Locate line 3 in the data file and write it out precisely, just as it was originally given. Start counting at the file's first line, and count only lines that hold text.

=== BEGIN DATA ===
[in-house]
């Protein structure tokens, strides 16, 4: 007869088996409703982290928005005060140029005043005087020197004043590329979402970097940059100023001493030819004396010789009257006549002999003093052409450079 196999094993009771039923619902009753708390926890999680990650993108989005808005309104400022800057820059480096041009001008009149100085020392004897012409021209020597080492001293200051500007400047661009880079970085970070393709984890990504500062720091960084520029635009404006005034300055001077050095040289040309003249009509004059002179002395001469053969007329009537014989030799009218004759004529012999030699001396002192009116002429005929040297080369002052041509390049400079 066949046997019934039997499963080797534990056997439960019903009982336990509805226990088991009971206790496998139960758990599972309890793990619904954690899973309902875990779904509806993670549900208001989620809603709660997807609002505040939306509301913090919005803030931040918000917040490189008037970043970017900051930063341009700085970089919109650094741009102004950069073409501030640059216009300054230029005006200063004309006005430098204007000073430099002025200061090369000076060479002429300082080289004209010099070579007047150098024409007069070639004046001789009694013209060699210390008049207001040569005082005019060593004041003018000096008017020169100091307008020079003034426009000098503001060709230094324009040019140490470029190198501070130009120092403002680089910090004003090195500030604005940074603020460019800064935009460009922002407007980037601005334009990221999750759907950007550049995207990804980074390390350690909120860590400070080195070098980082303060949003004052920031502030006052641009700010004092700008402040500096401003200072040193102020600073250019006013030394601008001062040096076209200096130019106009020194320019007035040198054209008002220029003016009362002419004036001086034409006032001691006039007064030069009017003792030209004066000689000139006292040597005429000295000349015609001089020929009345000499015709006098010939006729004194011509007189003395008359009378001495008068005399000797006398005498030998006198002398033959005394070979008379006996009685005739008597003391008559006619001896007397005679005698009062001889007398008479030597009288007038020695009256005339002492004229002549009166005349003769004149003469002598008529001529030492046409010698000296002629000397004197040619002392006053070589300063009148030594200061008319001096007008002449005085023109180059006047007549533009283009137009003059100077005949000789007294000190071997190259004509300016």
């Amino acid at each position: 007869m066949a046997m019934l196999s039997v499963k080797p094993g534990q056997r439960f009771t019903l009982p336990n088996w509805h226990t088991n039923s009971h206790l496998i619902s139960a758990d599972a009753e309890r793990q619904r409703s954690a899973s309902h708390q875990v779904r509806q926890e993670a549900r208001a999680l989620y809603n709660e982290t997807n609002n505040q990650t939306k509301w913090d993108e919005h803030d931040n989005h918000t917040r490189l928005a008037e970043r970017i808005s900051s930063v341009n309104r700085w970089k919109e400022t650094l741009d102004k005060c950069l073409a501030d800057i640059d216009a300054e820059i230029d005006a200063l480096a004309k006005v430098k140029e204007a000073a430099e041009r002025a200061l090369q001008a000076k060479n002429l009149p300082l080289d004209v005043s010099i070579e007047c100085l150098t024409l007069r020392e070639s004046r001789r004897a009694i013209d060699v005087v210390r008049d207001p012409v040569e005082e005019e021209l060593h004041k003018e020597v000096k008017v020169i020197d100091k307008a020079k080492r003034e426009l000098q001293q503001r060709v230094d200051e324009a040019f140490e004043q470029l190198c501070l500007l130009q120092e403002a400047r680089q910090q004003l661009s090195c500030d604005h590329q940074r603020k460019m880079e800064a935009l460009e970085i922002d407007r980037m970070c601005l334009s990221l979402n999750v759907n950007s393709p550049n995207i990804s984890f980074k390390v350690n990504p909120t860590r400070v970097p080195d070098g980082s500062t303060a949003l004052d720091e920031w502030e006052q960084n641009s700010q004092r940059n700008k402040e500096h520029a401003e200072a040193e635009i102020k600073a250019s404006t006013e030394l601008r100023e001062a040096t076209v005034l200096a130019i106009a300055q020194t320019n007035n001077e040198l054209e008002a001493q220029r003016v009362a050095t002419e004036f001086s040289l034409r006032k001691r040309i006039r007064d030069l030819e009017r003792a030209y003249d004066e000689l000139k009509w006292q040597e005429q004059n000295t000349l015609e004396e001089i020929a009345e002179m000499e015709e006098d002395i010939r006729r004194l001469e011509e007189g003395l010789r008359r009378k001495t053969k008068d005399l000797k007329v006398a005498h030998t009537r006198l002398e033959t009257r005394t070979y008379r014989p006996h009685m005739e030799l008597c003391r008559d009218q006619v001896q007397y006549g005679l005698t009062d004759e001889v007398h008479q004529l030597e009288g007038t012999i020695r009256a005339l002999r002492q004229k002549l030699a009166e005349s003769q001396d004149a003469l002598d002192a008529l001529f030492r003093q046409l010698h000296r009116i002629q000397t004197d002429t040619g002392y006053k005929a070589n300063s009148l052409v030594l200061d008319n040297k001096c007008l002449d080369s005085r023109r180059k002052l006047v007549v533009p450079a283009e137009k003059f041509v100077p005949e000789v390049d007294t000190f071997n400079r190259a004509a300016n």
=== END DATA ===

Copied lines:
């Amino acid at each position: 007869m066949a046997m019934l196999s039997v499963k080797p094993g534990q056997r439960f009771t019903l009982p336990n088996w509805h226990t088991n039923s009971h206790l496998i619902s139960a758990d599972a009753e309890r793990q619904r409703s954690a899973s309902h708390q875990v779904r509806q926890e993670a549900r208001a999680l989620y809603n709660e982290t997807n609002n505040q990650t939306k509301w913090d993108e919005h803030d931040n989005h918000t917040r490189l928005a008037e970043r970017i808005s900051s930063v341009n309104r700085w970089k919109e400022t650094l741009d102004k005060c950069l073409a501030d800057i640059d216009a300054e820059i230029d005006a200063l480096a004309k006005v430098k140029e204007a000073a430099e041009r002025a200061l090369q001008a000076k060479n002429l009149p300082l080289d004209v005043s010099i070579e007047c100085l150098t024409l007069r020392e070639s004046r001789r004897a009694i013209d060699v005087v210390r008049d207001p012409v040569e005082e005019e021209l060593h004041k003018e020597v000096k008017v020169i020197d100091k307008a020079k080492r003034e426009l000098q001293q503001r060709v230094d200051e324009a040019f140490e004043q470029l190198c501070l500007l130009q120092e403002a400047r680089q910090q004003l661009s090195c500030d604005h590329q940074r603020k460019m880079e800064a935009l460009e970085i922002d407007r980037m970070c601005l334009s990221l979402n999750v759907n950007s393709p550049n995207i990804s984890f980074k390390v350690n990504p909120t860590r400070v970097p080195d070098g980082s500062t303060a949003l004052d720091e920031w502030e006052q960084n641009s700010q004092r940059n700008k402040e500096h520029a401003e200072a040193e635009i102020k600073a250019s404006t006013e030394l601008r100023e001062a040096t076209v005034l200096a130019i106009a300055q020194t320019n007035n001077e040198l054209e008002a001493q220029r003016v009362a050095t002419e004036f001086s040289l034409r006032k001691r040309i006039r007064d030069l030819e009017r003792a030209y003249d004066e000689l000139k009509w006292q040597e005429q004059n000295t000349l015609e004396e001089i020929a009345e002179m000499e015709e006098d002395i010939r006729r004194l001469e011509e007189g003395l010789r008359r009378k001495t053969k008068d005399l000797k007329v006398a005498h030998t009537r006198l002398e033959t009257r005394t070979y008379r014989p006996h009685m005739e030799l008597c003391r008559d009218q006619v001896q007397y006549g005679l005698t009062d004759e001889v007398h008479q004529l030597e009288g007038t012999i020695r009256a005339l002999r002492q004229k002549l030699a009166e005349s003769q001396d004149a003469l002598d002192a008529l001529f030492r003093q046409l010698h000296r009116i002629q000397t004197d002429t040619g002392y006053k005929a070589n300063s009148l052409v030594l200061d008319n040297k001096c007008l002449d080369s005085r023109r180059k002052l006047v007549v533009p450079a283009e137009k003059f041509v100077p005949e000789v390049d007294t000190f071997n400079r190259a004509a300016n």